JAPAN: Supreme Court to review case about donations to the Unification Church
An ex-member sued to get her donations back, saying she was “psychologically manipulated,” and won. The Church is appealing, claiming religious discrimination.
By Willy Fautré
Bitter Winter (26.01.2021) –https://bit.ly/2KUZ15S -The Unification Church (UC, aka Family Federation for World Peace and Unification, FFWPU), founded by Rev. Moon Sun Myung, and three of its members are appealing to Japan’s Supreme Court a previous judgment in favor of a former UC member, concerning her claim for financial compensation of alleged damages related to donations she made for spiritual services.
The plaintiff is Toshie Y., a Japanese citizen born in 1955 and a former member of the Unification Church. Her husband died in 1998, and her son passed away in 2011. She was deeply affected by this double loss.
Additionally, to the Unification Church, there are three individual defendants in the case:
– Mrs. Namiko Katagiri, a UC believer, made a family tree for free in 2011 for the plaintiff, which is an important element in the UC belief system, which assumes the influence of ancestors in the spiritual world.
– Mr. Yoshihiro Kawachi taught the plaintiff some doctrines of the Church.
– Mrs. Hiroko Matsuhuji was presented as a lecturer of the plaintiff in the previous judgment, which she denies, as she was only taking care of her within the Church.
Donations and requests for reimbursement
In April 2013, the plaintiff went to a UC education center named “Caris,” and paid 180,000 yen in membership fees.
The plaintiff also donated 400,000 yen (100,000 yen are roughly 800 euro) for a memorial service for ancestors, 2,800,000 yen for a Blessing Ceremony for herself and her late husband, and 240,000 yen for ceremonies for her late son and late brother. She travelled several times to Korea in order to join the ceremonies.
In October of 2013, the plaintiff donated a further 1,400,000 yen, and received two books of sermons, as memorial gifts, delivered by the founder of the UC: “Holy Scripture of Heaven” and “Scripture of Peace.”
In November 2014, Mr. Kawachi recommended the plaintiff donate 1,400,000 yen for the construction of a UC Training Center in the United States. He also said that those who donate would receive a copy of the “Scripture of True Parents” as a memorial gift. The plaintiff initially donated 630,000 yen, and then planned to make a monthly donation of 30,000 yen, for a total amount of 570,000 yen.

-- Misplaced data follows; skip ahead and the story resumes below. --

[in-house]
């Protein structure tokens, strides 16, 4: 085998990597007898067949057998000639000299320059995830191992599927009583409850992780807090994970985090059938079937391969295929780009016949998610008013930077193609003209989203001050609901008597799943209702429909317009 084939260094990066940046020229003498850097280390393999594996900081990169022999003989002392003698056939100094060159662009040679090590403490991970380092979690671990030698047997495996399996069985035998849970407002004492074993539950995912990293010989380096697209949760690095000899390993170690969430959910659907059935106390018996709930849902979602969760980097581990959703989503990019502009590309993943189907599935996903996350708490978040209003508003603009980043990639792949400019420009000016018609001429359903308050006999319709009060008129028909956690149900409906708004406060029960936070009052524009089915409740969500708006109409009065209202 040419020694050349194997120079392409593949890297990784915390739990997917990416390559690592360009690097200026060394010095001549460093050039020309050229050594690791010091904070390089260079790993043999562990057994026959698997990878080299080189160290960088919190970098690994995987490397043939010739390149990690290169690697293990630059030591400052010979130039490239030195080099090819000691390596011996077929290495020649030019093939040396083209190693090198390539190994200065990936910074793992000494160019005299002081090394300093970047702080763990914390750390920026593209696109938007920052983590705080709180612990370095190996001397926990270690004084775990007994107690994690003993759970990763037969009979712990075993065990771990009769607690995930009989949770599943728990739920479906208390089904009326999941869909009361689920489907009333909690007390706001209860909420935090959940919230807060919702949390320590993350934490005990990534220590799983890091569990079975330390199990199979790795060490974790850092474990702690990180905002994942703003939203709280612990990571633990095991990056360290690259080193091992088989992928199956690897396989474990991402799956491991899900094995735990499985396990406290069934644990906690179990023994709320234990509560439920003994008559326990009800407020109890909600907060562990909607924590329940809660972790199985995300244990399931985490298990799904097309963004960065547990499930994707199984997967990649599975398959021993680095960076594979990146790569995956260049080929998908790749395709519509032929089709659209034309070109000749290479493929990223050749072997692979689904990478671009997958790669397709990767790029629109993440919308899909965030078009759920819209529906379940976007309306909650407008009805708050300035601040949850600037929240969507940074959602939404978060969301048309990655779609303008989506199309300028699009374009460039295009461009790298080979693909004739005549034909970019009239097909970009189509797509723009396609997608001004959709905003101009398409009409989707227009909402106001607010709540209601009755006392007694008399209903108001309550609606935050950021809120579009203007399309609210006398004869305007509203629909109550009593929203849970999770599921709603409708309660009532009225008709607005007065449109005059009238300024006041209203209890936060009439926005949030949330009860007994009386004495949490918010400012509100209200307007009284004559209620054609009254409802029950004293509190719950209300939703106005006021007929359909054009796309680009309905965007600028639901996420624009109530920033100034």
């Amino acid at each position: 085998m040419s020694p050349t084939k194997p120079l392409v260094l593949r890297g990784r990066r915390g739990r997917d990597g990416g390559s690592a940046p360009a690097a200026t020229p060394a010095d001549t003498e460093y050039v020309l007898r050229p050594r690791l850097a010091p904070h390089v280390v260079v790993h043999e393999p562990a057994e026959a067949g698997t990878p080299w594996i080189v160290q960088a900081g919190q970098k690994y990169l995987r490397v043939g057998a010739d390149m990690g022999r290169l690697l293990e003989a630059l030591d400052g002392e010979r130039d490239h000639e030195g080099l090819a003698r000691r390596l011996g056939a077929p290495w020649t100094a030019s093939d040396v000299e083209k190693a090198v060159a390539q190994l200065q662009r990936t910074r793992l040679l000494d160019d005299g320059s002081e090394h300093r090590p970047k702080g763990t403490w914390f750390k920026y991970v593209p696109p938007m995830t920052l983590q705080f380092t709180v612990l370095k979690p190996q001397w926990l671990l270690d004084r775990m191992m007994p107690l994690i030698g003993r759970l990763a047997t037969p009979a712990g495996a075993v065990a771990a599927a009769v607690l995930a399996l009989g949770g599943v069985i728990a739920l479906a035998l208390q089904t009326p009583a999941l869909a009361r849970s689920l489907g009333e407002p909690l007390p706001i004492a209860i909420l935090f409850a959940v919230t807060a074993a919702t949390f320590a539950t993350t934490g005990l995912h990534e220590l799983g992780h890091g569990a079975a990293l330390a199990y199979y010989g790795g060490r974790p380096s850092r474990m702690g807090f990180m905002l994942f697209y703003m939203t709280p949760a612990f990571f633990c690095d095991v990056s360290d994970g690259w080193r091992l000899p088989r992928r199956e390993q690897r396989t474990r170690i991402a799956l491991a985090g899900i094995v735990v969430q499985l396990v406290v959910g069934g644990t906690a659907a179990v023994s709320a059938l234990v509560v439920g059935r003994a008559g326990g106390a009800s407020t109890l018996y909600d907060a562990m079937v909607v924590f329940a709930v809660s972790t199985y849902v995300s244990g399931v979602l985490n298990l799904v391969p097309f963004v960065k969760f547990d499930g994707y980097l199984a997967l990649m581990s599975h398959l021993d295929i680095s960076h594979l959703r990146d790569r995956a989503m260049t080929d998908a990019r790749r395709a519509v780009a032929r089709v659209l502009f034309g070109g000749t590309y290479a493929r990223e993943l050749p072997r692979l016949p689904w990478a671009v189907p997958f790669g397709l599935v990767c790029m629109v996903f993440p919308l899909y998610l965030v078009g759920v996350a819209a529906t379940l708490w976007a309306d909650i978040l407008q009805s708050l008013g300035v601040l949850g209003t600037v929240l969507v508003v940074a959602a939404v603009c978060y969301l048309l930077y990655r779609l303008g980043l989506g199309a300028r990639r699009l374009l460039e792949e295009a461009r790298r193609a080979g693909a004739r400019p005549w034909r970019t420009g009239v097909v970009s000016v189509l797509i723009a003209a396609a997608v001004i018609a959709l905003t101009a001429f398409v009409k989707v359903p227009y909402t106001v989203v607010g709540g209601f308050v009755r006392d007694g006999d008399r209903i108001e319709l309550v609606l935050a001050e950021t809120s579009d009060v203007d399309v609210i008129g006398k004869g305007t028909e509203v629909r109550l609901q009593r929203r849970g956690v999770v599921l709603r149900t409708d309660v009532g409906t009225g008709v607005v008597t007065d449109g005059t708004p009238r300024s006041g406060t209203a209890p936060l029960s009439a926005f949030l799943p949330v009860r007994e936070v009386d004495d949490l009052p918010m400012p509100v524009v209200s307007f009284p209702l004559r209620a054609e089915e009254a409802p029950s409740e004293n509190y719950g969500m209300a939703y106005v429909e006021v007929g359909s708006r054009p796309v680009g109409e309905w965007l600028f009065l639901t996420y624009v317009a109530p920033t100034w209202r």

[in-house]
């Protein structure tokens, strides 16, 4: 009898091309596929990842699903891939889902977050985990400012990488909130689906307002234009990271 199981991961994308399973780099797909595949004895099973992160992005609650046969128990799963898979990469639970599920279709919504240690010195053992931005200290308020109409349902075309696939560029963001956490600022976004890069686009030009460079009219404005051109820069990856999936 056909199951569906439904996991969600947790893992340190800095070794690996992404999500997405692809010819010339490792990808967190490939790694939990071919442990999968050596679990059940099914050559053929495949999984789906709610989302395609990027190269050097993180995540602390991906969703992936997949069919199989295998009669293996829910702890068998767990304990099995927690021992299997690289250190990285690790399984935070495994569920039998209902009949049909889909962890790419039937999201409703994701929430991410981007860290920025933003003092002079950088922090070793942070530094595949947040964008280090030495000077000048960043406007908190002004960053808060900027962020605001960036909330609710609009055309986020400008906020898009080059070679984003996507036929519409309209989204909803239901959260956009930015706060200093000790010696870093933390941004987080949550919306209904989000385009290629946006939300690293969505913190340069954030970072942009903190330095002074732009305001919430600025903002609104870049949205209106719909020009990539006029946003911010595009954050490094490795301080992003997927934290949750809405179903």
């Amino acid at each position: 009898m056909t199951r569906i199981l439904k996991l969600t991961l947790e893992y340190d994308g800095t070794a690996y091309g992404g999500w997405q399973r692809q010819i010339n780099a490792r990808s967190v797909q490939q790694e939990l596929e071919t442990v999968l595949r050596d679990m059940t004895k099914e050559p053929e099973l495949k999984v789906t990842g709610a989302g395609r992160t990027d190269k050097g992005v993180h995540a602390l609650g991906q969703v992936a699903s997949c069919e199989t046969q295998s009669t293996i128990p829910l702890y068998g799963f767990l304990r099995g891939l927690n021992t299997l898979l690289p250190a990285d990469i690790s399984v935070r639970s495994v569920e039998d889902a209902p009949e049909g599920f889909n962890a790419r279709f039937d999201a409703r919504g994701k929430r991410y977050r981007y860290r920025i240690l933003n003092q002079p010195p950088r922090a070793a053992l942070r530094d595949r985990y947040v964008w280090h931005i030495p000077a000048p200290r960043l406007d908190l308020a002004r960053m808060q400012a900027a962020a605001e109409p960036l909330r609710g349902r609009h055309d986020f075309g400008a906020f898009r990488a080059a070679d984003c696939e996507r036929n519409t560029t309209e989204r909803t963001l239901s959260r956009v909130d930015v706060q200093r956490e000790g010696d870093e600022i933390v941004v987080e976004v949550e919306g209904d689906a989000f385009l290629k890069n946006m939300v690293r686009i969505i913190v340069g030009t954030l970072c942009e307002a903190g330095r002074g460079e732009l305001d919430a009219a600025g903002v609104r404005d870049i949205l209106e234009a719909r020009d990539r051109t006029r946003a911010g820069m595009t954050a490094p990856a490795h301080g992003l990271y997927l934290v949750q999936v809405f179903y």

In November 2015, the plaintiff pressed the church to return the donation of 630,000 yen. Later, she asked for the 1,400,000 yen to be returned, saying that she did not need the books “Holy Scripture of Heaven” and “Scripture of Peace” anymore.
In December 2015, after some discussions, Mr. Kawachi accepted to reimburse 2,030,000 yen, on the condition that the plaintiff would sign an agreement saying that she would not claim any further reimbursement.
After these negotiations, the plaintiff stopped attending the church. Later, she found criticisms against the UC on internet and believed that she had been deceived by the UC.
On 30 June 2016, the lawyer of the plaintiff sent a letter to the UC claiming for damages on other previous donations, but the UC rejected the demand quoting the settlement. On 11 April 2017, the plaintiff’s lawyer filed a complaint against the UC and four other UC members for their involvement in the case, and asked for financial compensation of 5,238,290 yen, which included 4,262,082 yen for the loss of the donations, 500,000 yen for the lawyer’s fee and 476,208 yen for psychological damage (Case No.: Tokyo District Court H29 (wa) 12048).
On 28 February 2020, the Tokyo District Court issued a judgment in favor of the plaintiff. On the one hand, it stated that the defendants repeatedly instilled fear in the mind of the plaintiff to manipulate her and extort donations for the Church. On the other hand, it ignored evidence proving her genuine faith and free will when she engaged in religious activities including donations.
It concluded that the activities of the individual defendants were illegal because they deviated from a socially appropriate scope. Such a statement by the Court is a derogatory assessment of the legitimate beliefs of a religious community and an encroachment on its autonomy. It also found that the settlement was invalid because Mr. Kawachi did not include other previous donations in the agreement. In doing so, they were not covered by the settlement.
The defendants appealed to the Tokyo High Court (Case No.: Tokyo High Court R2, ne, 1541). On 3 December 2020, the Tokyo High Court confirmed the decision of the District Court.
The lawyers of the defendants consider that the Tokyo High Court imposed a value judgment on the beliefs of the Unification Church. They deem that attitude as illegal because it encroaches on the autonomy of the Church and opens the door for censorship.
The lawyers contend that it is legal for the Church to teach doctrines to those who show some interest in its theology and agree to participate in the information sessions of its lecturers. Additionally, they stress the plaintiff at that time never manifested the will to leave the Church or to stop attending the lectures, which she could have done if she had stopped believing in the teachings.
The lawyers also object to the accusation of manipulation with fear. According to the doctrine of the Unification Church, the spirits of the ancestors can have a negative effect on their descendants. Similarly, preaching about hell in the Catholic Church has never been considered a manipulation of mind to abusively extort money from believers. They argue that the Unification Church should not be treated differently.
Photo: A rally commemorating the foundation of the Unification Church in Japan. Source: Family Federation for World Peace and Unification.